Politics & Law

12 EU Agriculture Ministers Form Coalition Against Cultivated Meat

A coalition of a dozen EU agriculture ministers will push for a revision of the regulatory approval framework for the authorization of cultivated meat at the EU Agriculture and Fisheries Council today.

As reported by Euronews, Austria, France, and Italy proposed the initiative to The EU council, receiving support from the Czech, Cypriot, Greek, Hungarian, Luxembourg, Lithuanian, Maltese, Romanian, and Slovak delegations.

The coalition sent a statement to the EU executive urging them to evaluate and initiate a public debate regarding the impact of cultivated meat, as they see the technology as a potential threat to the economy, public health, and farmersThe group is also looking to establish label guidelines that prohibit the names of animal products in “fake” meat and milk products.

Despite Europe being a significant meat-consuming continent, the Italian government passed a bill to ban cultivated meat last November. Italy‘s Agriculture Minister Francesco Lollobrigida said that cultivated meat is potentially dangerous for human health, calling it a “slush” that would never taste like natural meat or fish.

Meanwhile, the Republican party of France recently introduced a bill to prohibit the production and marketing of cultivated meat in the country, calling it “junk food,” and in Austria, the Minister of Agriculture Norbert Totschnig has said that cultivated is not natural, calling for a debate for strict regulations.

Ivy Farm spaghetti dish
© Ivy Farm Technologies

Misleading arguments

According to Ivo Rzegott, Public Affairs Manager at the think tank the Good Food Institute Europe, the coalition’s arguments against cultivated meat come from a non-peer-reviewed study by UC Davis which suggests cultivated meat would not be better for the environment than beef.

This study, which a Changing Markets Foundation report finds is being used as part of a misinformation campaign, is based on incorrect assumptions about how cultivated meat is produced, and its findings deviate significantly from the existing literature,” argues the GFI.

The UC Davis report argues that the cultivated meat industry relies on the use of fetal bovine serum (FBS) and cannot guarantee the animal welfare standards that it promises. However, according to Rzegott, these assumptions on animal welfare are outdated because companies are removing FBS from the production process, ahead of a possible entry in the European market. 

“The initiative is not of a legislative nature. Nevertheless, it is problematic because it distorts the debate with arguments that do not stand up to critical scrutiny, “shared Rzegott on social media.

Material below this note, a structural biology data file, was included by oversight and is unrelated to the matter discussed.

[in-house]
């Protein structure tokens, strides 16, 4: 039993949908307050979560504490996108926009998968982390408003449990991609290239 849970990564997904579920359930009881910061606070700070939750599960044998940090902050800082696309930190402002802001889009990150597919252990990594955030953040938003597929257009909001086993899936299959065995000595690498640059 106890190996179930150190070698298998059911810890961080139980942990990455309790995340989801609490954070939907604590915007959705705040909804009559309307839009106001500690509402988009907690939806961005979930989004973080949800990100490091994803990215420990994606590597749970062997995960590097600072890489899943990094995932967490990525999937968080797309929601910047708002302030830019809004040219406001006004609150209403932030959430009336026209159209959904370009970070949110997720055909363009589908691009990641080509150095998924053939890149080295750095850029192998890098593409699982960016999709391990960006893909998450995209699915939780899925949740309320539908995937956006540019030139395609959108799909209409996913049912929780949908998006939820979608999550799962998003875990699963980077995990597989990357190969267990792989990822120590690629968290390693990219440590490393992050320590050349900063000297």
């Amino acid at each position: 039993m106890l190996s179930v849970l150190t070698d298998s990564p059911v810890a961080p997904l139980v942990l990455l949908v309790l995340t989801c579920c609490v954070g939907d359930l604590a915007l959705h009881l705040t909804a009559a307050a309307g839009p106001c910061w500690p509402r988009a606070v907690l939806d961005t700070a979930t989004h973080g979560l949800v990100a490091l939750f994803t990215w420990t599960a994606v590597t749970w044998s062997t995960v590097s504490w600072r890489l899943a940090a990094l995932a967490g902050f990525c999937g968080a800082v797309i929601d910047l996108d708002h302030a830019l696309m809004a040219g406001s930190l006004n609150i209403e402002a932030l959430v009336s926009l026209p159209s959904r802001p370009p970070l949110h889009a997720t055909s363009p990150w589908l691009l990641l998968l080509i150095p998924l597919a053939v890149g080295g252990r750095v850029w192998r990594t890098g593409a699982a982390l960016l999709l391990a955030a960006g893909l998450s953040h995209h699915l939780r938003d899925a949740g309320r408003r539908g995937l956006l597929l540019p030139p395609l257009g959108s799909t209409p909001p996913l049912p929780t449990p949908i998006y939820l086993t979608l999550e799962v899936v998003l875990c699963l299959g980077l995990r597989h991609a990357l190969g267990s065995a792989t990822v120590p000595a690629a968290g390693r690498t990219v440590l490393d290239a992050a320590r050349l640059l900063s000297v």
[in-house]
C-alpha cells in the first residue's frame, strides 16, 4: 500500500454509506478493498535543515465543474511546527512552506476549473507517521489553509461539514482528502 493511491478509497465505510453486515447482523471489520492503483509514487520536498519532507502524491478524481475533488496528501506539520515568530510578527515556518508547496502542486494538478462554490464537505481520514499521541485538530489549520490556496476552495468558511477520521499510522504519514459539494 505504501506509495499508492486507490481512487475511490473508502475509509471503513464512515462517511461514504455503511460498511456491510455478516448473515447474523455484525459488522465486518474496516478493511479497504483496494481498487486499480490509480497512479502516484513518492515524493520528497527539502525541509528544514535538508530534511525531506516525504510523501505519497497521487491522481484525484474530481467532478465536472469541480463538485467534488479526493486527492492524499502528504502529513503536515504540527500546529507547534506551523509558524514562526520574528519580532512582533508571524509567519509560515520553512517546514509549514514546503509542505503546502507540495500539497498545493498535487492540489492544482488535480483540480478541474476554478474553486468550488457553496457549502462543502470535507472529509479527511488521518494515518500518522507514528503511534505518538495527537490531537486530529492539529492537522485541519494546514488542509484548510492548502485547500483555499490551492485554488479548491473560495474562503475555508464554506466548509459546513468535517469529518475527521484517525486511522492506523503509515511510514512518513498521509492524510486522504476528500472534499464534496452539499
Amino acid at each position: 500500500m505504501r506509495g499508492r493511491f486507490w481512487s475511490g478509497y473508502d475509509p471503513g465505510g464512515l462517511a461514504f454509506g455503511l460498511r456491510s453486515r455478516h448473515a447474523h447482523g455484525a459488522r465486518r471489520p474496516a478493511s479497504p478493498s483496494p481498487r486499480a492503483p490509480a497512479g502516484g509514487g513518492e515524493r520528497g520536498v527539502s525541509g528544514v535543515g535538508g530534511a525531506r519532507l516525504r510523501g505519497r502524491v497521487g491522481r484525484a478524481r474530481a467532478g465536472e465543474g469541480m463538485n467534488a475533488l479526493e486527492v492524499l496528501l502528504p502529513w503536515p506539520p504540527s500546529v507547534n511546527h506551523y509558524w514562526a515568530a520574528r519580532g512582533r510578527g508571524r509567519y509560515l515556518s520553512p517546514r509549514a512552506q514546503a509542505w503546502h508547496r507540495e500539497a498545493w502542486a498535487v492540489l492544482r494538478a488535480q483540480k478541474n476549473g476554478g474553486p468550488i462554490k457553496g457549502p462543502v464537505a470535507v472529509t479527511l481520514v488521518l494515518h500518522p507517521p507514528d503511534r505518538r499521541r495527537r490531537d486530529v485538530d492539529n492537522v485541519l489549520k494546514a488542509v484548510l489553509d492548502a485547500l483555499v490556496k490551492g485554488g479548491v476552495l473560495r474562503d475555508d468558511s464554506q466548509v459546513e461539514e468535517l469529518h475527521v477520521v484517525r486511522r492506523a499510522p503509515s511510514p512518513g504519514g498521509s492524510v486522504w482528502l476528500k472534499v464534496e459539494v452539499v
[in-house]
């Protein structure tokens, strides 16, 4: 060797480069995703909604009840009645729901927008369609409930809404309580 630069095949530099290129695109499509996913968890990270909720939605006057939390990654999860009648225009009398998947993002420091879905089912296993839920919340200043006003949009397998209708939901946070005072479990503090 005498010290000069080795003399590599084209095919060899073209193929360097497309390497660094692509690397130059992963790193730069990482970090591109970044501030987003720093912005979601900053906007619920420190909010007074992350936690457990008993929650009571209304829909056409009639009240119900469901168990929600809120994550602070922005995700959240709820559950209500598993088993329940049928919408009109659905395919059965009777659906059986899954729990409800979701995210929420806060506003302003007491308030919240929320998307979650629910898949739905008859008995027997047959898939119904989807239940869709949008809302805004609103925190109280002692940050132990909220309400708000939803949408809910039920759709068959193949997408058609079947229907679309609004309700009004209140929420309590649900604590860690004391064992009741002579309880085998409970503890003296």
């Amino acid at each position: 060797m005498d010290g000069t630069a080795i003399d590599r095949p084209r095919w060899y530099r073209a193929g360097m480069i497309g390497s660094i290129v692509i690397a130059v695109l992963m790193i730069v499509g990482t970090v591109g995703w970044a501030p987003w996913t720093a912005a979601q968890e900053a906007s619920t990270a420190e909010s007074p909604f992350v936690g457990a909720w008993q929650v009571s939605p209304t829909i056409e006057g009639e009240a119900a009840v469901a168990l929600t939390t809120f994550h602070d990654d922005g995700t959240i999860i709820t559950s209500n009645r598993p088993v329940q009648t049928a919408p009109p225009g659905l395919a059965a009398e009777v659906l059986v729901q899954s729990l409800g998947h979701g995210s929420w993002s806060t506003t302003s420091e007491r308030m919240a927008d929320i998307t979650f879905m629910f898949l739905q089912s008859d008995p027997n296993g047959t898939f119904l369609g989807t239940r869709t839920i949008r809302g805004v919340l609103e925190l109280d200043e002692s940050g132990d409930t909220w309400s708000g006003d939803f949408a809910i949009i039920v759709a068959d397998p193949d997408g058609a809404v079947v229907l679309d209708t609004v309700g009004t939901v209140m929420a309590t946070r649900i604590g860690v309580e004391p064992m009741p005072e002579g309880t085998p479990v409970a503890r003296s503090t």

meatable's cultivated pork sausages
© Meatable

Cultivated meat for the EU

Before selling cell-based meat in EU member states, the products must undergo the EU’s novel food framework. This approval process entails a thorough and evidence-based assessment of the safety and nutritional value of any cultivated meat, with an estimated timeframe of at least 18 months. To our knowledge, the EU has not approved any cultivated meat product.

Meanwhile, submissions for European approval include the Israeli company Aleph Farms, which is seeking to launch an Angus-style steak in Switzerland and the UK. Also, the German biotech, The Cultivated B, entered the pre-submission phase for regulatory approval of a hybrid cultivated meat product. 

Just last week, the Israeli government gave Aleph Farms the green light to commercialize its cultivated steaks in the country, marking the world’s first approval for cultivated beef and the third country to approve cultivated meat products after Singapore and the USA.

On the other hand, other European countries, including The Netherlands, Spain, and the UK, are actively funding and promoting cell-based meat to diversify proteins and address the environmental impact of animal agriculture.

“The best way to address open research questions in the field of cultivated meat is not new regulatory hurdles, but public research funding. This would ensure that cultivated meat is produced sustainably and that decentralised forms of production are advanced, creating new opportunities for farmers and other established players,” Rzegott added.

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